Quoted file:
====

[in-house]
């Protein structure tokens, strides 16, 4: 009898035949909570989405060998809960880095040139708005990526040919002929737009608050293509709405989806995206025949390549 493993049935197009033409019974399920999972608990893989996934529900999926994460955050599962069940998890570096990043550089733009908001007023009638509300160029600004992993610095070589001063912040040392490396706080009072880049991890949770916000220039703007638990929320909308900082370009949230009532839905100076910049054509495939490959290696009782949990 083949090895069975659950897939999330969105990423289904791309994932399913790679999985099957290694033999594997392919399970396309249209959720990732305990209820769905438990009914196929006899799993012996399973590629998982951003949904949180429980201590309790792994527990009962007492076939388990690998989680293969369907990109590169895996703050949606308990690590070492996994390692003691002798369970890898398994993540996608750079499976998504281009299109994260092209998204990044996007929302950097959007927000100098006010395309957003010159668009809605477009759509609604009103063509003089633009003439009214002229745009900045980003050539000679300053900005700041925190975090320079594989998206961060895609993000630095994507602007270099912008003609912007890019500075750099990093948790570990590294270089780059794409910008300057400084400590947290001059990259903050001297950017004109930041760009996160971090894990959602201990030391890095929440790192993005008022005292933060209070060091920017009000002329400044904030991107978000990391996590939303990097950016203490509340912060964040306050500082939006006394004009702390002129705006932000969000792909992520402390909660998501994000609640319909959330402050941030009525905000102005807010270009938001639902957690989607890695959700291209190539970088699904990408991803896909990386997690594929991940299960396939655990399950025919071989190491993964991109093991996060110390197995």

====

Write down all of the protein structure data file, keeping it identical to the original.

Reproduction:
[in-house]
């Protein structure tokens, strides 16, 4: 009898035949909570989405060998809960880095040139708005990526040919002929737009608050293509709405989806995206025949390549 493993049935197009033409019974399920999972608990893989996934529900999926994460955050599962069940998890570096990043550089733009908001007023009638509300160029600004992993610095070589001063912040040392490396706080009072880049991890949770916000220039703007638990929320909308900082370009949230009532839905100076910049054509495939490959290696009782949990 083949090895069975659950897939999330969105990423289904791309994932399913790679999985099957290694033999594997392919399970396309249209959720990732305990209820769905438990009914196929006899799993012996399973590629998982951003949904949180429980201590309790792994527990009962007492076939388990690998989680293969369907990109590169895996703050949606308990690590070492996994390692003691002798369970890898398994993540996608750079499976998504281009299109994260092209998204990044996007929302950097959007927000100098006010395309957003010159668009809605477009759509609604009103063509003089633009003439009214002229745009900045980003050539000679300053900005700041925190975090320079594989998206961060895609993000630095994507602007270099912008003609912007890019500075750099990093948790570990590294270089780059794409910008300057400084400590947290001059990259903050001297950017004109930041760009996160971090894990959602201990030391890095929440790192993005008022005292933060209070060091920017009000002329400044904030991107978000990391996590939303990097950016203490509340912060964040306050500082939006006394004009702390002129705006932000969000792909992520402390909660998501994000609640319909959330402050941030009525905000102005807010270009938001639902957690989607890695959700291209190539970088699904990408991803896909990386997690594929991940299960396939655990399950025919071989190491993964991109093991996060110390197995």